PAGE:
In March 2014 I was a team lead for a small networking team in an Angolan ISP. After 5 years contributing the best I could to get the company of it’s feet, the time was coming for the progression many wished in their professional careers. I was invited to be the head of IT. Niiice!!!

Around the same time however, I was contacted by a “multinational” company to work with Angolan customers.

The interview and the contract were very interesting to say the least:

  • No health insurance
  • No office
  • No car
  • No phone
  • No airtime
  • No internet
  • No benefits
  • And to make it even better… A 1 year contract

Sometimes life throws us these difficult decisions. Throw away a leadership role in an time contracto for contract work? Still, against many people’s advice I went ahead. I left the company I was in to work for Cisco Systems.

Depending on what country you are in you might be thinking:

Contract work? What’s all the fuss about? Here where I live it’s perfectly “normal”.

But it was never like that in Angola. It’s a country where a stable job was always promoted, find a job in the government and stay there for life.

The fear of contract work has it’s reasons. I took the risk and the day of truth arrived.

Sincerely speaking, I was so conscious that one day I’d loose my job that when the news came I was ready. I accepted it and looked forward.

The 29 months working for Cisco were pretty interesting. I met new people, different and innovating ways to work both in and out of Angola. I reinforced the need to be humble, respectful e learned that many times knowing the bits and RFCs is just not enough.

We need to be humans before technicians or engineers.

But what now? Unemployed?

For starters a whole bunch of nothing! 2 weeks just staying still. The first one holidays with the family and the second scratching and refreshing that which physically makes me a man.

After that, I had a few plans before starting a new job hunt:

  • Read 50 books
  • Dedicate some time to my hobbies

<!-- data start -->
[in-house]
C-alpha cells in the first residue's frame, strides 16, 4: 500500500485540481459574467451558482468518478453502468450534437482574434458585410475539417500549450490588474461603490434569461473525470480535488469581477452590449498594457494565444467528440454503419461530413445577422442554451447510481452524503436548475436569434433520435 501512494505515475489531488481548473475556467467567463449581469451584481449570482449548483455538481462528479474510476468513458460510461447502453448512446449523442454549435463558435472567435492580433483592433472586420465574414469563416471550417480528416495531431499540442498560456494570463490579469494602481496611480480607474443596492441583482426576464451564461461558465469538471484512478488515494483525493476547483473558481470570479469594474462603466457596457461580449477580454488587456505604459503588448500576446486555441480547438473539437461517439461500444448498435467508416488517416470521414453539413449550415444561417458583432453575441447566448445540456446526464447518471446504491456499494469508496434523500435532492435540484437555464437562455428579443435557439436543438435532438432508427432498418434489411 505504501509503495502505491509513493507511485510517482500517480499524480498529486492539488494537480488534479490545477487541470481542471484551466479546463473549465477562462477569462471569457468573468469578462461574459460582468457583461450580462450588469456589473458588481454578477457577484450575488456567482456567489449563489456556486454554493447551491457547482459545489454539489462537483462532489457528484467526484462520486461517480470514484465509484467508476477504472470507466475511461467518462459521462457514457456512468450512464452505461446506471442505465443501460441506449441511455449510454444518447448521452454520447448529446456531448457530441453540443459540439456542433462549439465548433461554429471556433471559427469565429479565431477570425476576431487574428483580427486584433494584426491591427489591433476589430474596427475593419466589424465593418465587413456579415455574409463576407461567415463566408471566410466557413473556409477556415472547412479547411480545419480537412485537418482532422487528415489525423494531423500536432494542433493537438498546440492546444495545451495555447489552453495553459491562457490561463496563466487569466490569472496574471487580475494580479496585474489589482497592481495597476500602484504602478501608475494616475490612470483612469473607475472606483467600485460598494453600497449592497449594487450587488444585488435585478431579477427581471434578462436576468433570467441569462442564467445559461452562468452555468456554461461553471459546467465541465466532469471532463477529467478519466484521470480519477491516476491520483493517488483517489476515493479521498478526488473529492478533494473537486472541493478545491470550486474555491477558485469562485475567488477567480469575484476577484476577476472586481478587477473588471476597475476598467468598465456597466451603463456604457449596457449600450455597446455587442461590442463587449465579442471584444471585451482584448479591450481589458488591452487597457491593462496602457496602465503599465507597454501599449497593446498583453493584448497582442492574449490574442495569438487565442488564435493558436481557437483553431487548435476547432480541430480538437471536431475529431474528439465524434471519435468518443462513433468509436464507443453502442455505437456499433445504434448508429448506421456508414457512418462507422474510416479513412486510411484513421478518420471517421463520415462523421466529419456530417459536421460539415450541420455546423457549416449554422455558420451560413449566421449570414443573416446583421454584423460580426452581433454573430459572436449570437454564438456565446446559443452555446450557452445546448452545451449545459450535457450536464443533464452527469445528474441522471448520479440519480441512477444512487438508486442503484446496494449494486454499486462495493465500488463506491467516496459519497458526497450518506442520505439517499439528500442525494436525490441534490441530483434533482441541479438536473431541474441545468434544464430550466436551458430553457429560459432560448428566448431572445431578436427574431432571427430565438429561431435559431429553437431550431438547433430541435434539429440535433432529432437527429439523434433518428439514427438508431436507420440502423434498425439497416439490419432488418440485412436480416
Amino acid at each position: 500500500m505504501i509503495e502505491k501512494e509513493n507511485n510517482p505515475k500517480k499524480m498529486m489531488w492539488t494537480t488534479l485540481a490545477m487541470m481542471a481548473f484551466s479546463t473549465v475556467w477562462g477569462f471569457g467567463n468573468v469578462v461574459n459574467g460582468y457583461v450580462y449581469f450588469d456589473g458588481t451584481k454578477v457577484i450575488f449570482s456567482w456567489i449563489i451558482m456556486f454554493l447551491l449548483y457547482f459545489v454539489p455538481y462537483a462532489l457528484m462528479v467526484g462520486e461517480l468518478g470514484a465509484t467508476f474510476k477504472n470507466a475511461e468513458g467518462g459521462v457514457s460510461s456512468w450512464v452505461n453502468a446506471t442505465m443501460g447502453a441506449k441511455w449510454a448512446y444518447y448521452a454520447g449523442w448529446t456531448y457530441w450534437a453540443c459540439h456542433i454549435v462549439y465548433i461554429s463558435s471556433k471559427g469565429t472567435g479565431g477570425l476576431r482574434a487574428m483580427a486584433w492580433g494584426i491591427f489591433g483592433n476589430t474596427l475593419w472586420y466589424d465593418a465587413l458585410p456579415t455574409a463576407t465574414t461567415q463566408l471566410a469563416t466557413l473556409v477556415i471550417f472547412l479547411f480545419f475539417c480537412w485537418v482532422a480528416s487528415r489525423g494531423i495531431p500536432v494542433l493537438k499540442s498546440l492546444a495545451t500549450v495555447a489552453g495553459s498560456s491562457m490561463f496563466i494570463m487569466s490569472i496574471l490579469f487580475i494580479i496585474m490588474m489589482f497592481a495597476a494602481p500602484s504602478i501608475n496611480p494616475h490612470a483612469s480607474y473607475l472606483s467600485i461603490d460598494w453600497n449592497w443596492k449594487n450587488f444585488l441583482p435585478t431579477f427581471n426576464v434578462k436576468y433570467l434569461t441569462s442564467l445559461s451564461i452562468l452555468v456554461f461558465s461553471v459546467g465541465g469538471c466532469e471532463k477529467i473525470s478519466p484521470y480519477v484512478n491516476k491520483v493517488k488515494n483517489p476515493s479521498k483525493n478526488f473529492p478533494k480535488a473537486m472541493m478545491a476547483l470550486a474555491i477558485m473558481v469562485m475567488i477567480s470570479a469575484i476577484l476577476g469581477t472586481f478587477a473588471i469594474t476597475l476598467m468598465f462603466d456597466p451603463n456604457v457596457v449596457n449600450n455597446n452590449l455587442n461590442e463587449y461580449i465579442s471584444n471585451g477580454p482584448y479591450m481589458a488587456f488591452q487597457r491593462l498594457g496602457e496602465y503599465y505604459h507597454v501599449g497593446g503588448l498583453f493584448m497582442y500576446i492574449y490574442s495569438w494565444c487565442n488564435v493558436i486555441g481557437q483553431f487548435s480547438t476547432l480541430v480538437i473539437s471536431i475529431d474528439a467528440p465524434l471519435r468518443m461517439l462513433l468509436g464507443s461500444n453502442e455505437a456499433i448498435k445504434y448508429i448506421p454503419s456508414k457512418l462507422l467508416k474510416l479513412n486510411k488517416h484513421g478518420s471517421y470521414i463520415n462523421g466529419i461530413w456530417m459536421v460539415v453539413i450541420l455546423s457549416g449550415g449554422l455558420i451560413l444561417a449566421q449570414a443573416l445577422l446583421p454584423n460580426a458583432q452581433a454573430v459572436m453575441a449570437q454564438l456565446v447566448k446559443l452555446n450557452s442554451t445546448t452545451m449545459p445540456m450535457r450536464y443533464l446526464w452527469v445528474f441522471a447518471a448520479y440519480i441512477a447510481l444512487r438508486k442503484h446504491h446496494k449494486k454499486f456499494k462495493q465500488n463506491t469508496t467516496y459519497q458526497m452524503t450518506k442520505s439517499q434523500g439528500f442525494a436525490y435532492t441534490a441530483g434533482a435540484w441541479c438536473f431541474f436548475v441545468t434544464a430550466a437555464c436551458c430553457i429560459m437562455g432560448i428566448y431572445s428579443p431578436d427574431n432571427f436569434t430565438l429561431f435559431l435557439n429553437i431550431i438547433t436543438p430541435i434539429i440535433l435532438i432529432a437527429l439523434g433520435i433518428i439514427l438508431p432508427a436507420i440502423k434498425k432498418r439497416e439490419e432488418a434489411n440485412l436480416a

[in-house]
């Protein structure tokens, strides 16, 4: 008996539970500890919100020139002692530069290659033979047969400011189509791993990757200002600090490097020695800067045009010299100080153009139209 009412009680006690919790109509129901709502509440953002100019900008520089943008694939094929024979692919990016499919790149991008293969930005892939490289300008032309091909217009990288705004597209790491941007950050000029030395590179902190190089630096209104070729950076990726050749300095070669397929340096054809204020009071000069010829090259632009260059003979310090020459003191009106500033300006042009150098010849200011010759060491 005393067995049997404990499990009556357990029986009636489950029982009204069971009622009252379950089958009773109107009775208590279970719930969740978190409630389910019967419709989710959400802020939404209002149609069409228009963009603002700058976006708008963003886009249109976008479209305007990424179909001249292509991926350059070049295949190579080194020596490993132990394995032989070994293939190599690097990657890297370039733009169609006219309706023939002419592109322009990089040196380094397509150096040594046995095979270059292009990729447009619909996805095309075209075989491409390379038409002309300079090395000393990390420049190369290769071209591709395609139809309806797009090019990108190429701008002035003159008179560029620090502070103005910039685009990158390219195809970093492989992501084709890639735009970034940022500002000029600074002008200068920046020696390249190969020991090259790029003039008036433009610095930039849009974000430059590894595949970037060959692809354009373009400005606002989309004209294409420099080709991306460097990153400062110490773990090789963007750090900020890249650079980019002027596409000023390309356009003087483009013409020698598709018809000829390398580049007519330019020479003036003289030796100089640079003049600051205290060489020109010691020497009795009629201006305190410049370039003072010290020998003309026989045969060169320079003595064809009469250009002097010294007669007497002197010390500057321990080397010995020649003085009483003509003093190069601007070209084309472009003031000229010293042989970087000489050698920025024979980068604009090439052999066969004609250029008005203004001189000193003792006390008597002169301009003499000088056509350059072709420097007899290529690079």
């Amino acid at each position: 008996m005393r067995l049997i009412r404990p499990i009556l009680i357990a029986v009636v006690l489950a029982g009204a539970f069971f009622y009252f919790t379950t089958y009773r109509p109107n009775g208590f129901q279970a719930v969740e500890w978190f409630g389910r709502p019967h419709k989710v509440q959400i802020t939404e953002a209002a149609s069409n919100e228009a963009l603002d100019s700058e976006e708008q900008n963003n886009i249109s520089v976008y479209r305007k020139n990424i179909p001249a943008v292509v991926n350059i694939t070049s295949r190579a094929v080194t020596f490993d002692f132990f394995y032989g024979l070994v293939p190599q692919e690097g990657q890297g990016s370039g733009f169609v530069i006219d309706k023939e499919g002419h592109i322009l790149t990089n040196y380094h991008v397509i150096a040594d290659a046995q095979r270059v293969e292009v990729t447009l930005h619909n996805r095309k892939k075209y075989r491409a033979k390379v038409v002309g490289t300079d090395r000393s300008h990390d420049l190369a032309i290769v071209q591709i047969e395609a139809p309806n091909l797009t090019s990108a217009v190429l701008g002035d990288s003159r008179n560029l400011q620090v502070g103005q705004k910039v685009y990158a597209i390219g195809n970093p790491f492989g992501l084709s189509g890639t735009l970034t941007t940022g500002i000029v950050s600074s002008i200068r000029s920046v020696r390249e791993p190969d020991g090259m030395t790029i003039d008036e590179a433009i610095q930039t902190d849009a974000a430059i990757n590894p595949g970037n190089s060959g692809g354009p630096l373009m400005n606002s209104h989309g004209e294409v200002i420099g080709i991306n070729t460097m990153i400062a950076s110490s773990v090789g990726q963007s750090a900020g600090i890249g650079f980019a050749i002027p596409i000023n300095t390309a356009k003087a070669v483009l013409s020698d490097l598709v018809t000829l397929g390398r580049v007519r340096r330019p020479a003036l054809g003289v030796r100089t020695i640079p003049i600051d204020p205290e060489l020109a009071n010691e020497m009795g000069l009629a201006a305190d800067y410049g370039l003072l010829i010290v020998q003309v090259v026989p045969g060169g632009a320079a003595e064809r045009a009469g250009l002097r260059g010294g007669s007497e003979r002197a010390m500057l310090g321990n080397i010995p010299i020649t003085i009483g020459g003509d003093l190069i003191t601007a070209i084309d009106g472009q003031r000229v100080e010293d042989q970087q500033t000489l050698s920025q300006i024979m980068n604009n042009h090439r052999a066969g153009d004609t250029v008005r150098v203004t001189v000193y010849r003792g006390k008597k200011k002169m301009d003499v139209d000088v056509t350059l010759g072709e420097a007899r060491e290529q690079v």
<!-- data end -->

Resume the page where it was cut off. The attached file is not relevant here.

• Sleep 8h a day (long time since I did it9
  • CCNA DC certification
  • MEF-CECP certification
  • A few personal projects
  • A few more professional projects

At the end of all this, nothing could be more true than the excerpt below:

unemployed the true test

It’s a page from the book “The joy of not working” by Emie J. Zelinksi, the only book I managed to read in that period. But what it says it’s true. In “unemployment” I felt freedom and relaxation in such a way that my mind started bubbling, magnificent ideas just popped up, I did a few freelance jobs here and there which took me again to meet new people and technologies (posts to come) and managed to collaborate with the brilliant minds behind the Appy Saude mobile app.

Do you want to follow the same path?

Before you do the same calm down! Especially if you have a family to support. Choosing “unemployment” is not a joke:

  1. I was working for 7 years straight and had some buffer which allowed me to support myself and the family for a few months
  2. I wasn’t the only one doing it and the choice was well thought out between me and my wife.


Am I still unemployed?

Not really. After 10 months of “unemployment”, a few interviews here and there and a curious “click”:

  • A new job
  • New challenges
  • More questions
  • A new place…

2018 will be a very interesting year…

Angola AWS

Note: As you may have noticed, this post was published quite late. I started writing it in December 2017 and it’s one of many I have pending and that I plan to publish in the coming days. Given the time that has passed, some of them may not make a lot of sense… but I will still publish them anyway.

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